Aditya Goswamy, FCLC ’26 and president of AHS, declined to share the origin of the requests made to AHS in response to the club being asked to “show anger against the United States.” He added that AHS is against anti-American sentiment and “will not partake in any condoning or justification of this.” 

“We were also asked to condemn President Tetlow’s statement which followed a massacre of 260 people at a rave-concert,” Goswamy said. He added that AHS refuses to do so and stands in support of the president’s requests for interfaith prayer, urging the entire Fordham community to “move towards a stronger bond between different religions represented by students on campus.” 

The anonymous spokesperson for SJP shared that AHS’ statement was in direct response to SJP’s outreach to publish SJP’s joint statement with the Palestine Solidarity Network at Fordham. 

A protestor speaking at a protest in Times Square while waving the Palestinian flag

Reyna Stovall, Fordham College at Lincoln Center (FCLC) ’25 and vice president of the Jewish Students Organization (JSO), shared that she has been unable to develop a fully formed opinion on the events that have unfolded since the Oct. 7 attacks because the conflict is a nuanced issue with a complex history.

“I think a lot of what’s happening, especially to civilians, it’s horrible,” she shared. “But beyond that, politically, I don’t quite know where I stand.” 

In response to Tetlow’s statement, Stovall said that from a personal standpoint, it was comforting to know that the president was thinking about impacted families. As for any avenues of support the university could offer, she mentioned the Jewish community’s concern about rising levels of antisemitism, and that any specific actions from the university to combat it would be comforting.

Stovall added that she has not personally felt unsafe or uncomfortable on campus as a Jewish student. In terms of any resolutions to the ongoing violence, Stovall noted that she cannot think of an equitable solution herself. 

“I haven’t come to anything in my mind that quite makes sense,” she said. “And that’s equitable or equal to all people involved.” 

Stovall noted that she spoke from her own perspective and not as a representative of the JSO at Lincoln Center. The JSO at Lincoln Center has not released a statement on the war as of Oct. 17 and could not be reached for comment prior to publication. 

The war has also resulted in impassioned responses from students, administrators and some alumni from other universities across the U.S., including Columbia, Harvard and UPenn, in protest of the violence.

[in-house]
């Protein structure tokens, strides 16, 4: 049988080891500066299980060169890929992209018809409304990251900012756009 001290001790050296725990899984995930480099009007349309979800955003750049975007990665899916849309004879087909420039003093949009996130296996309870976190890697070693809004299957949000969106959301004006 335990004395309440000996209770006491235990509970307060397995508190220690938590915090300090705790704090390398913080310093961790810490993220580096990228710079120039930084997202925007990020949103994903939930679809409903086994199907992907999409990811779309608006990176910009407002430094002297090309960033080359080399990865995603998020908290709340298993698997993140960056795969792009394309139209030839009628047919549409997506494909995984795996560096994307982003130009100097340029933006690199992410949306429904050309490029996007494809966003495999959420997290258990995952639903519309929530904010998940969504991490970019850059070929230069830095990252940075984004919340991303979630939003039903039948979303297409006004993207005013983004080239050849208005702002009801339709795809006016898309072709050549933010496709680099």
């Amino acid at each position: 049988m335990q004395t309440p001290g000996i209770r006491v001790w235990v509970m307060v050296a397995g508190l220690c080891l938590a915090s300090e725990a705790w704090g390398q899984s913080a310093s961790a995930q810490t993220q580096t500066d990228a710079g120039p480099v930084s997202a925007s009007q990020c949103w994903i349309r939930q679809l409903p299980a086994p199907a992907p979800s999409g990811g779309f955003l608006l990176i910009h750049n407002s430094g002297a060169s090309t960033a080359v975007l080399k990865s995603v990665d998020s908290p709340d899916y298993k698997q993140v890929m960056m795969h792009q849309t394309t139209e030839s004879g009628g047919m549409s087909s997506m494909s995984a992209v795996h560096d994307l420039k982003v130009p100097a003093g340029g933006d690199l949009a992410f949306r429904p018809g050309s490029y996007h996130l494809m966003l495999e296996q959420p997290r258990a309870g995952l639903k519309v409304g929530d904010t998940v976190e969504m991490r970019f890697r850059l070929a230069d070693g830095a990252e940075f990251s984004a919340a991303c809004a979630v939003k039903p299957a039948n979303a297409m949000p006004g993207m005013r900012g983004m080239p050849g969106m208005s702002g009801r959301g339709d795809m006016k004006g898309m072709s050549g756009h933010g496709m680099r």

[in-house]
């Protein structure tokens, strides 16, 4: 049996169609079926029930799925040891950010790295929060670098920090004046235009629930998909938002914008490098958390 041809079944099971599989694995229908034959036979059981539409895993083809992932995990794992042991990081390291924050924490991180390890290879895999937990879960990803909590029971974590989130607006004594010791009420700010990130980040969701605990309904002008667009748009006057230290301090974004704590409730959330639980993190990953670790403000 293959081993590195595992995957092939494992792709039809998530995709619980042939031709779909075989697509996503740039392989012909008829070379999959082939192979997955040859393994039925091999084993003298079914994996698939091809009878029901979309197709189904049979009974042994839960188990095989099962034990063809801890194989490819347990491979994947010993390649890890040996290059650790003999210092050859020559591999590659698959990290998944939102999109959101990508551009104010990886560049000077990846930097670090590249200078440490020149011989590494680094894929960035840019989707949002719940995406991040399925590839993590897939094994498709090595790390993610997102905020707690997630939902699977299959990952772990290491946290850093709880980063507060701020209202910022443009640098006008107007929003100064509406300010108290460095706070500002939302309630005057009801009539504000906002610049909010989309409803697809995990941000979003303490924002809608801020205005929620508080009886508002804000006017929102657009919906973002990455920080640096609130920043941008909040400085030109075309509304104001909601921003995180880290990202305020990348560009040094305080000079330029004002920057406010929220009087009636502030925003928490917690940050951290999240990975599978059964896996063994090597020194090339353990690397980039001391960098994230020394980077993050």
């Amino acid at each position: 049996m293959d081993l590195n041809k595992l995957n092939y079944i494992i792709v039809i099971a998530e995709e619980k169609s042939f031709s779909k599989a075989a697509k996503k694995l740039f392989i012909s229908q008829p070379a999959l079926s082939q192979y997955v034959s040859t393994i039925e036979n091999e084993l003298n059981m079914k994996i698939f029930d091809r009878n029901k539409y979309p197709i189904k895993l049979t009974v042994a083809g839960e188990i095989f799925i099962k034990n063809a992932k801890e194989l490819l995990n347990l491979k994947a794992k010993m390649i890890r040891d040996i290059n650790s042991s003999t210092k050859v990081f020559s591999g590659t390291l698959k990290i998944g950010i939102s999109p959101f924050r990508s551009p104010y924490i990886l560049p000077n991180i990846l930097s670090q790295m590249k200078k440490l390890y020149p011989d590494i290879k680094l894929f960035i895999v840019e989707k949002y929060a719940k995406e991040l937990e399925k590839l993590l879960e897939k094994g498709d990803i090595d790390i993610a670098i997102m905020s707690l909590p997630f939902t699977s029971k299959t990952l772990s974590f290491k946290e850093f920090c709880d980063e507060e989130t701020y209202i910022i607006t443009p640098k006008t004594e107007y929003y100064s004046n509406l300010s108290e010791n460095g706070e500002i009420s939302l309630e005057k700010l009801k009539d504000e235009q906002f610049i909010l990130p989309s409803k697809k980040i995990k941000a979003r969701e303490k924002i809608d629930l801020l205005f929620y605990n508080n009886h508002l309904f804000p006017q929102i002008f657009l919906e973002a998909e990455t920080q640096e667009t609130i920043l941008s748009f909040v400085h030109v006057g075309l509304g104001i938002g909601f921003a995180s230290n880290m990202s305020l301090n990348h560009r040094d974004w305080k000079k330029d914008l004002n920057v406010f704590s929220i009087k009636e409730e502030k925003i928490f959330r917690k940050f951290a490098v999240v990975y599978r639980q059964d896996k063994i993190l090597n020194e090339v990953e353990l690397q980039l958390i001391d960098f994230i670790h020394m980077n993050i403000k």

Demonstrations across New York City, including a large gathering in Times Square, have taken place on Friday following a former leader of Hamas’ call for a “day of rage,” according to reports from the Washington Post and The New York Times. These calls prompted Associate Vice President of Public Safety Robert Fitzer’s university-wide communication on Oct. 12 notifying students of potential protests that may occur in New York City the following day as well as NYPD patrols that may be present across the campuses. 

“There are no credible threats at this time, according to the NYPD, but police are taking the situation very seriously,” Fitzer said. “The NYPD is on heightened alert, with increased patrols at synagogues, mosques, and colleges and universities, as well as other high profile locations throughout the city.” 

As of Oct. 17, Biden and world leaders from countries across the Middle East issued their expressions of outrage and horror following the explosion at Al Ahli Arab Hospital in Gaza City. 

Additionally, Israel’s Prime Minister Benjamin Netanyahu has faced calls from Ione Belarra, Spain’s minister of social rights, to be brought before the International Criminal Court and be investigated for war crimes.

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About the Contributors
MARYAM BESHARA, Former Editor-in-Chief
Maryam Beshara (she/her), FCLC ’24, is the former editor-in-chief of The Observer. She is double majoring in political science and urban studies and this is her third year at The Observer, having previously worked as a news editor. In her free time, Maryam loves listening to music, her favorite artist being Lorde, and hopes the sun will show (her) the path. She is looking forward to pushing The Observer to its limit and seeking new opportunities for editors to endeavor on.
AURELIEN CLAVAUD, Former Creative Director
Aurelien Clavaud (he/him), FCLC ’25, is the former creative director. He previously served as head photo editor and creative director and assistant sports & health editor. He majors in international political economy and loves photography, basketball and writing. He is from Houston, Texas, but has taken a liking to NYC and its frigid weather.